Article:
Wilhelm Keitel, the son of a landowner, was born in Helmscherode on 22nd September 1882. He joined the German Army and in 1902 became a second lieutenant in the 46th Field Artillery.

Keitel had reached the rank of captain by the outbreak of the First World War. In September 1914 Keitel was seriously wounded by a shell splinter. After returning to duty he became a battery commander before being appointed to the General Staff in March 1915. He also served as an officer with XIX Reserve Corps (1916-17) and the 199th Infantry Division (1917) before returning to the General Staff in Berlin in December 1917.

After the war Keitel was a member of the right-wing terrorist Freikorps group and served on the frontier with Poland in 1919. He remained in the army and spent three years as an instructor at the School of Cavalry at Hanover (1920-23). This was followed by a spell with the 6th Artillery Regiment.

Assigned to the Troop Office he was promoted to lieutenant colonel in February 1929. Later that year he became head of the Organizations Department. In this role he was involved in secret preparations to triple the size of the German Army.

In January 1933, Adolf Hitler gained power and immediately Keitel's old friend, Werner von Blomberg, was appointed Minister of Defence. Soon afterwards Blomberg introduced him to Hitler. Keitel was impressed and became a devoted supporter of the new leader.

In February 1938 Keitel became Commander-in-Chief of the High Command of the Armed Forces (OKW). He now arranged to have his friend, Heinrich von Brauchitsch, appointed as Commander-in-Chief of the Army.

During the Second World War Keitel, Alfred Jodl and Walther Warlimont were the most important figures in the OKW. He was a loyal supporter of Hitler's policies and after the invasion of Poland he issued orders to the Schutz Staffeinel (SS) and the Gestapo to exterminate the country's Jews.

Keitel advised against the Western Offensive and Operation Barbarossa but quickly backed down when Hitler responded aggressively. Both times he tried to resign but Hitler refused him permission to go.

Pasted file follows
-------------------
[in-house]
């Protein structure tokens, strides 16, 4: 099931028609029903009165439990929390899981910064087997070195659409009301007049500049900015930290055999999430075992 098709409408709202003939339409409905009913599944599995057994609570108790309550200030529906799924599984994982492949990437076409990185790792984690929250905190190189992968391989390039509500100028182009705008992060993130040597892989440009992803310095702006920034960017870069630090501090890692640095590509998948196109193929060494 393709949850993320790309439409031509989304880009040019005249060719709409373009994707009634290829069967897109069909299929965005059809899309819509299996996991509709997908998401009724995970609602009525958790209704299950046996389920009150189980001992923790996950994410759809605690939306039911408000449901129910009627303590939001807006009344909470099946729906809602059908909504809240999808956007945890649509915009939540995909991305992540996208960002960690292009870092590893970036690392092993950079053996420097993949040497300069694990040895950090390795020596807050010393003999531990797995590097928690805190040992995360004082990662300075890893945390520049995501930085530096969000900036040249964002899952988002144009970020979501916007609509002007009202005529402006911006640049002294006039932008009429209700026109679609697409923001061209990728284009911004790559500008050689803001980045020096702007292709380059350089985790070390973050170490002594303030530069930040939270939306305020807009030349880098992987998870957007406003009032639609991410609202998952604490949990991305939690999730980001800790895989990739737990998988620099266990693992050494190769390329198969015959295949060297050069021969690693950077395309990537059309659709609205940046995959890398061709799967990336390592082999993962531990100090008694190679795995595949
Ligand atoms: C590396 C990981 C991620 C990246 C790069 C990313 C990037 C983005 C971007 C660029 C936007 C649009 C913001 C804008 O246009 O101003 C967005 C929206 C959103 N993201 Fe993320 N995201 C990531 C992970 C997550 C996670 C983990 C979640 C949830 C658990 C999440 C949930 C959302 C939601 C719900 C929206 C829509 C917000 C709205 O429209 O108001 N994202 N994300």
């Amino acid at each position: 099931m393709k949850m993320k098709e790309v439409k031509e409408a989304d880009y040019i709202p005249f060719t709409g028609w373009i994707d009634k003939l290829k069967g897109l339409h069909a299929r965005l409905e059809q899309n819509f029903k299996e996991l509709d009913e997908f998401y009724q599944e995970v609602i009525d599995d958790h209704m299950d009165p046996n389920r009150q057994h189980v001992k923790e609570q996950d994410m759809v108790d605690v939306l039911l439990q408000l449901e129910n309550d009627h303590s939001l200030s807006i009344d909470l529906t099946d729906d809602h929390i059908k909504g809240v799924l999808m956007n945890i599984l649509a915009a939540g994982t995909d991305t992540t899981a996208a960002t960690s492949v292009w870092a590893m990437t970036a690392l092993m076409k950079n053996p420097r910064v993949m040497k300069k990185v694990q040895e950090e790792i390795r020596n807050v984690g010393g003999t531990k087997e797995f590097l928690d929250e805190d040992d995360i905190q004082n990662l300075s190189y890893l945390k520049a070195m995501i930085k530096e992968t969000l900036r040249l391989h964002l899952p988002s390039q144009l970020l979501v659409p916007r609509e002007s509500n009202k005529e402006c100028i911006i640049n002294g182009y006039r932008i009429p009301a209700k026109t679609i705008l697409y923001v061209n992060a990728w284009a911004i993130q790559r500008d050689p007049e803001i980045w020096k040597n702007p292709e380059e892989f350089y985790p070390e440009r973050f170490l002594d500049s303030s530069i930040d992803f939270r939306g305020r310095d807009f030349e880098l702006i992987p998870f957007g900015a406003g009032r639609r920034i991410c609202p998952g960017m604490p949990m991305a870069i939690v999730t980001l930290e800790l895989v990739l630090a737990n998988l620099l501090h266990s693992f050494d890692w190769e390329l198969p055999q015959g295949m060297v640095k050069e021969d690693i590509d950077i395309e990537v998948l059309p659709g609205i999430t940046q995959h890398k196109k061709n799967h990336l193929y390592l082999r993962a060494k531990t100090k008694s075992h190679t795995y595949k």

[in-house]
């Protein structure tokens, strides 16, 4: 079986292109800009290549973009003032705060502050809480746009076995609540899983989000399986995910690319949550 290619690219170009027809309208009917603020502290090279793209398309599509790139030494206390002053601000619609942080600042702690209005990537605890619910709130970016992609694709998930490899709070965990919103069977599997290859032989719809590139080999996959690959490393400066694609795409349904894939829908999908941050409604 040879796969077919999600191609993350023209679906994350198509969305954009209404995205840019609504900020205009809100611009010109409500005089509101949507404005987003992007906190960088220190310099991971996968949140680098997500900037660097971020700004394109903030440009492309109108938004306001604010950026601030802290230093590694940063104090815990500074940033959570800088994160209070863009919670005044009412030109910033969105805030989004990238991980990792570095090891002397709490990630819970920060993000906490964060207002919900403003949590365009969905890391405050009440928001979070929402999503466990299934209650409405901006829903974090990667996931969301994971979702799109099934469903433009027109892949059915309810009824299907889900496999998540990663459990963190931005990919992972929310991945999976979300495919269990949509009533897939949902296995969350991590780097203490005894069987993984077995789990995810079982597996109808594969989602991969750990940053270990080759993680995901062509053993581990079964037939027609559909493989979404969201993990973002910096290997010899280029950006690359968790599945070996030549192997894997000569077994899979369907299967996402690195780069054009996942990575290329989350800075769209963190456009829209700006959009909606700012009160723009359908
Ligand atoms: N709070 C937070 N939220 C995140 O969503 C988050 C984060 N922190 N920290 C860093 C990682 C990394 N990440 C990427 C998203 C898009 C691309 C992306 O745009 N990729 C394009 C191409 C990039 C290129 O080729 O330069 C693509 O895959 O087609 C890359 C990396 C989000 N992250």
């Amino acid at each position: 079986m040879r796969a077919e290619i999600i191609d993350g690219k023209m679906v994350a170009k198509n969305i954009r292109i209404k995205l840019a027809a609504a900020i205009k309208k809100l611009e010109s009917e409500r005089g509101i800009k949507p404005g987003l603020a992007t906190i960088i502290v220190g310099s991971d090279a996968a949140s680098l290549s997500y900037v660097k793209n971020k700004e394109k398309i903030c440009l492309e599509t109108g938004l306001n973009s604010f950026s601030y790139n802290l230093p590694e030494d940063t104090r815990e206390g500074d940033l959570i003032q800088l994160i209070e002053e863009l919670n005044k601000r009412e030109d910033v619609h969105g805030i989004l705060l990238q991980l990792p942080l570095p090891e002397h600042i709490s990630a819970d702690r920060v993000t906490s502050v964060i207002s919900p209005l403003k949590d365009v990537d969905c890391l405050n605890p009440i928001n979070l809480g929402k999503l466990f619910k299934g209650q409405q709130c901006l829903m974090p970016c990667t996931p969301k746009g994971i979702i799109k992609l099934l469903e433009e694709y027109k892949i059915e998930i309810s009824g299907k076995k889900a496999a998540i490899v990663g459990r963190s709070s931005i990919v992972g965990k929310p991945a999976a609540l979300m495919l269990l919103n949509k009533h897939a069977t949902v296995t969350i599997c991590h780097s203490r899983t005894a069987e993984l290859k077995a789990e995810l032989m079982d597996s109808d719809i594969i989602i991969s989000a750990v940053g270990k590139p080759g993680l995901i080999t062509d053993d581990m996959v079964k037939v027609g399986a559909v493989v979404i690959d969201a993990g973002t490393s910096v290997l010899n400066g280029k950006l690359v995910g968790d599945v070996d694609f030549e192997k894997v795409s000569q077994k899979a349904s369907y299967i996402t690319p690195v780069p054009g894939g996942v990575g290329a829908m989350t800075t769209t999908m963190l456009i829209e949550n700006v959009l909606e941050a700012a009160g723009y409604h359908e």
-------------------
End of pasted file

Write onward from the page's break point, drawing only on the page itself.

In May 1941 Keitel signed the Commissar Order which instructed German field commanders to execute Communist Party officials immediately they were captured. In July 1941 he signed another order giving Heinrich Himmler the power to implement his racial program in the Soviet Union.

In September 1942 Keitel and Alfred Jodl defended Field Marshal Siegmund List against the criticisms of Adolf Hitler. This resulted in Jodl being sacked and for many months afterwards Hitler refused to shake hands with Keitel. This was the last time that Keitel was to challenge Hitler's military decisions. He was now referred to by other officers as "Lakaitel" (the nodding ass).

Over the next two years Keitel issued orders for the execution of striking workers, the extermination of Jews and the killing of captured partisans. He also suggested that German civilians should be encouraged to lynch captured Allied airman.

After the war Keitel was arrested and tried at Nuremberg as a major war criminal. In court his main defence was that he was merely obeying orders claiming that he was "never permitted to make decisions". Found guilty he was executed on 16th October, 1946. His autobiography, In Service of the Reich, was published after his death.